Monday, November 25, 2013

The 'Knockout Game'

How disturbing is this?!  Obviously, those participating in this 'game' haven't got a clue about the potential damage they can do with this.  Today's national news addressed a few of the deaths that were caused by these careless 'kids' who seem to think that it is 'fun' to knock someone out on the street.
As usual, I look at it from the hydrocephalus perspective.  This is one of the many ways that someone can acquire hydrocephalus--through a traumatic brain injury (TBI).  Hitting one's head against a sidewalk, curb or wall can/does cause such injuries.  I'm sure that this will be a subject of conversation at the December meeting of the Hydrocephalus Support Group, Inc.
I have no idea how this started or how to stop it.  I guess that until something happens to those who think this is a game, entertainment or funny it will continue.  As I've said before, someone who isn't hyper-aware of their brain isn't going to appreciate that precious cargo the same way as those of us who are living their lives very aware of their brain.  While I'm concerned about this in general, specifically, some stranger who isn't aware that someone already has a condition, like hydrocephalus or a TBI already, could SO easily prey on them, causing irreparable damage, or even death.  From everything I've seen/heard about this 'game', it is inflicted on complete strangers, so it is quite possible that someone with a pre-existing brain issue could be killed by these kids 'having fun'.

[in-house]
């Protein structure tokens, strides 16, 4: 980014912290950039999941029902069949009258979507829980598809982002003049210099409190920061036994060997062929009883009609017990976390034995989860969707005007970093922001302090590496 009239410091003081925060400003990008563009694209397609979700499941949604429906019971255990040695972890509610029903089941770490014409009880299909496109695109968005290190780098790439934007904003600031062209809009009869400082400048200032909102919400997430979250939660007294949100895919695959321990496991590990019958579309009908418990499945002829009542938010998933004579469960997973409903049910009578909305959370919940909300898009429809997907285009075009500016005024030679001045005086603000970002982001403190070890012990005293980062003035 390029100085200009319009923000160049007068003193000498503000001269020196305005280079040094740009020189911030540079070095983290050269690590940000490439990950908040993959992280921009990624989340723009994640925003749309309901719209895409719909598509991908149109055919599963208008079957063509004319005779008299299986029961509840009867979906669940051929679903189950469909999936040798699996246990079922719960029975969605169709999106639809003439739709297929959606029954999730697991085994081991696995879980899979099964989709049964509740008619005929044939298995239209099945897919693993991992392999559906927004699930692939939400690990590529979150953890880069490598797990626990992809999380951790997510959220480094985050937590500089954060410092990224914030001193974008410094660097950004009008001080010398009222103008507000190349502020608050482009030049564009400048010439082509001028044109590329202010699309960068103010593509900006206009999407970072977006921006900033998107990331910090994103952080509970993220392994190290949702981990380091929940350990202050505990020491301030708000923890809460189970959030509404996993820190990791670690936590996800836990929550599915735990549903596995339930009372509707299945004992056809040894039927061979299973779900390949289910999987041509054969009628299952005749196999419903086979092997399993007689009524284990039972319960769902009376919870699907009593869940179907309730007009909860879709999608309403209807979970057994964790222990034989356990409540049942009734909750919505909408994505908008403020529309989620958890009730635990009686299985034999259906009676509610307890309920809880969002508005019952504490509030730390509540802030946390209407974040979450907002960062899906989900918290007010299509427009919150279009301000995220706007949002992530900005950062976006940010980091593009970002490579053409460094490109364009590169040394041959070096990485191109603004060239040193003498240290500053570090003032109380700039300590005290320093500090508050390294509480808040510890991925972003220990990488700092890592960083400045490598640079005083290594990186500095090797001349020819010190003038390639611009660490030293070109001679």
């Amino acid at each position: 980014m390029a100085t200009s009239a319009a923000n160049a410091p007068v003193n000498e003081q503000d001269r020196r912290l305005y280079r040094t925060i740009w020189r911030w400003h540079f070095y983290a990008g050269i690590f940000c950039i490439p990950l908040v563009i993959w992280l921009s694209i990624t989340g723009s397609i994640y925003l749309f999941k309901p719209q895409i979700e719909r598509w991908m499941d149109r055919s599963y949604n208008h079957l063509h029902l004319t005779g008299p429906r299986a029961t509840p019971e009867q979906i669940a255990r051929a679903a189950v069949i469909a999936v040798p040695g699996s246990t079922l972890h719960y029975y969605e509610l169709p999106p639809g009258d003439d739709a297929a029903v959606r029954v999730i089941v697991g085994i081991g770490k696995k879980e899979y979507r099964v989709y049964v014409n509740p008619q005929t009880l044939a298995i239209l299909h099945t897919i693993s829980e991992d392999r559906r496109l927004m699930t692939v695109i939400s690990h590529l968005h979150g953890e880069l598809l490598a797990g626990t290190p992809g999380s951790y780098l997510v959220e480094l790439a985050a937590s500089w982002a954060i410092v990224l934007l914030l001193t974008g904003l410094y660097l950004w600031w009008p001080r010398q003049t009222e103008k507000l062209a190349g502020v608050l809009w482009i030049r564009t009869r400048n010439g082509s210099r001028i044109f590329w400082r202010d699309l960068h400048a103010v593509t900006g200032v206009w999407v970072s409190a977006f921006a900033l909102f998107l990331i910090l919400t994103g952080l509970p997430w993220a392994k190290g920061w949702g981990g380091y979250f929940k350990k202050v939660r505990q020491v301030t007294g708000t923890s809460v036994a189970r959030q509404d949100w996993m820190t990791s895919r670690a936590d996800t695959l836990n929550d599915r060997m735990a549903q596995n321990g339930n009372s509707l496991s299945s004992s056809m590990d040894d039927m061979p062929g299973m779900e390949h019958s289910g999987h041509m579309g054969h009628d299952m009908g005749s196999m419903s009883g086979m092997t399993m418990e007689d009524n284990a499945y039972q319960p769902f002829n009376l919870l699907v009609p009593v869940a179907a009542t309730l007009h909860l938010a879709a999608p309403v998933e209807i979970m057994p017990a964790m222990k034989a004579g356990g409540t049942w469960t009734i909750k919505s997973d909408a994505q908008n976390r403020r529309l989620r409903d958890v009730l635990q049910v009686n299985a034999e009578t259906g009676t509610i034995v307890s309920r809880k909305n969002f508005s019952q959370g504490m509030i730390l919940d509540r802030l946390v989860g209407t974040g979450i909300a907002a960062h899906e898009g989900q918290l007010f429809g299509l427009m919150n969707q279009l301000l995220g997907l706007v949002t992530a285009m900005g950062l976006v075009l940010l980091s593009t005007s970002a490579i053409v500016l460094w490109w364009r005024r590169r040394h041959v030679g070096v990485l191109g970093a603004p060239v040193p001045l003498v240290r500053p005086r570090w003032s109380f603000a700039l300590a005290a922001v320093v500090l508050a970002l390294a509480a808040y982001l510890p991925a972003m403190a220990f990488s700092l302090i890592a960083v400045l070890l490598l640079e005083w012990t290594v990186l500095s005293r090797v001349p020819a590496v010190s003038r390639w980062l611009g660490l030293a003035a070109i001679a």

The November meeting was very productive.  We discussed ways of increasing our presence online and in Western Washington.  I'm looking at ways that we can get involved in more community events, as well as increasing the awareness of the condition with the general public, as well as first responders.
Also wanted to say Thank You to NINDS for sending us the newest hydrocephalus pamphlets to include in our media kits.  Looking forward to the Hydrocephalus Association's (HA) contribution of literature to include in the kits.
I'm also hoping that Seattle's new Mayor and his staff will include hydrocephalus awareness throughout the year, but especially during September (Hydrocephalus Awareness Month).
The Allen Institute, here in Seattle, is going to be expanding its brain research to covering CTE, which is great.  Founded by Microsoft's Paul Allen, the Institute has already done the brain mapping, which is available online.
I'll be posting the 2014 Schedule in the coming weeks.

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